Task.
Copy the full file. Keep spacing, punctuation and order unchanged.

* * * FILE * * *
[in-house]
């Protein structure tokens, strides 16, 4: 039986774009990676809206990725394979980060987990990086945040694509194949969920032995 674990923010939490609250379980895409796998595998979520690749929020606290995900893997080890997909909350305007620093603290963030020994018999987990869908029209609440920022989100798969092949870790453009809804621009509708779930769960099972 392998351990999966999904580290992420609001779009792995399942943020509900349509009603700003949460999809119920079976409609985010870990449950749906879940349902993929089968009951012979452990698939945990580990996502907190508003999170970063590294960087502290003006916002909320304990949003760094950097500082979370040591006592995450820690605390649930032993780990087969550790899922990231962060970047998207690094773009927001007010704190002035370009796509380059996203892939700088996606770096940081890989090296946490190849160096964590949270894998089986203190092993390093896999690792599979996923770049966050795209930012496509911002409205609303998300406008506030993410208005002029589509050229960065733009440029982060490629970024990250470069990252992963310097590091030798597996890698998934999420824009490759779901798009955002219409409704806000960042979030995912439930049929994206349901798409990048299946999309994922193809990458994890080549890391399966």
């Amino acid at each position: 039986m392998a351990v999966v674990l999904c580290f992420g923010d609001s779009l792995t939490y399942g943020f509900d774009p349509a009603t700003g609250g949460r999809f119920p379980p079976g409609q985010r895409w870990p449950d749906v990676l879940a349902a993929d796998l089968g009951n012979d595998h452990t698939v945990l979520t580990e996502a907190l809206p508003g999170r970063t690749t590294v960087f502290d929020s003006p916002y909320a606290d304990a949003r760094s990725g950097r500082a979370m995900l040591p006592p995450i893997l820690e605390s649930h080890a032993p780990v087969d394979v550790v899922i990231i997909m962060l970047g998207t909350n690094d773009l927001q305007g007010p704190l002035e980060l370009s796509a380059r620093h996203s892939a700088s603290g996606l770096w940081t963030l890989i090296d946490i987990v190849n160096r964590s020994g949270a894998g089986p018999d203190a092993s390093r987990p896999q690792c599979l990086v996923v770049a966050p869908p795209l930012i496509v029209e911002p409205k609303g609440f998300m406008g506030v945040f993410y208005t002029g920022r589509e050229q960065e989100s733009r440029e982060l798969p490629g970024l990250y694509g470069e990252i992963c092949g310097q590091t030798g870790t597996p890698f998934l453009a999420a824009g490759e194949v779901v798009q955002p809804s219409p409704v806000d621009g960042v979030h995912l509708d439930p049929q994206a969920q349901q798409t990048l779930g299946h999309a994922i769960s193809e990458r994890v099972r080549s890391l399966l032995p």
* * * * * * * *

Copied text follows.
[in-house]
């Protein structure tokens, strides 16, 4: 039986774009990676809206990725394979980060987990990086945040694509194949969920032995 674990923010939490609250379980895409796998595998979520690749929020606290995900893997080890997909909350305007620093603290963030020994018999987990869908029209609440920022989100798969092949870790453009809804621009509708779930769960099972 392998351990999966999904580290992420609001779009792995399942943020509900349509009603700003949460999809119920079976409609985010870990449950749906879940349902993929089968009951012979452990698939945990580990996502907190508003999170970063590294960087502290003006916002909320304990949003760094950097500082979370040591006592995450820690605390649930032993780990087969550790899922990231962060970047998207690094773009927001007010704190002035370009796509380059996203892939700088996606770096940081890989090296946490190849160096964590949270894998089986203190092993390093896999690792599979996923770049966050795209930012496509911002409205609303998300406008506030993410208005002029589509050229960065733009440029982060490629970024990250470069990252992963310097590091030798597996890698998934999420824009490759779901798009955002219409409704806000960042979030995912439930049929994206349901798409990048299946999309994922193809990458994890080549890391399966």
């Amino acid at each position: 039986m392998a351990v999966v674990l999904c580290f992420g923010d609001s779009l792995t939490y399942g943020f509900d774009p349509a009603t700003g609250g949460r999809f119920p379980p079976g409609q985010r895409w870990p449950d749906v990676l879940a349902a993929d796998l089968g009951n012979d595998h452990t698939v945990l979520t580990e996502a907190l809206p508003g999170r970063t690749t590294v960087f502290d929020s003006p916002y909320a606290d304990a949003r760094s990725g950097r500082a979370m995900l040591p006592p995450i893997l820690e605390s649930h080890a032993p780990v087969d394979v550790v899922i990231i997909m962060l970047g998207t909350n690094d773009l927001q305007g007010p704190l002035e980060l370009s796509a380059r620093h996203s892939a700088s603290g996606l770096w940081t963030l890989i090296d946490i987990v190849n160096r964590s020994g949270a894998g089986p018999d203190a092993s390093r987990p896999q690792c599979l990086v996923v770049a966050p869908p795209l930012i496509v029209e911002p409205k609303g609440f998300m406008g506030v945040f993410y208005t002029g920022r589509e050229q960065e989100s733009r440029e982060l798969p490629g970024l990250y694509g470069e990252i992963c092949g310097q590091t030798g870790t597996p890698f998934l453009a999420a824009g490759e194949v779901v798009q955002p809804s219409p409704v806000d621009g960042v979030h995912l509708d439930p049929q994206a969920q349901q798409t990048l779930g299946h999309a994922i769960s193809e990458r994890v099972r080549s890391l399966l032995p």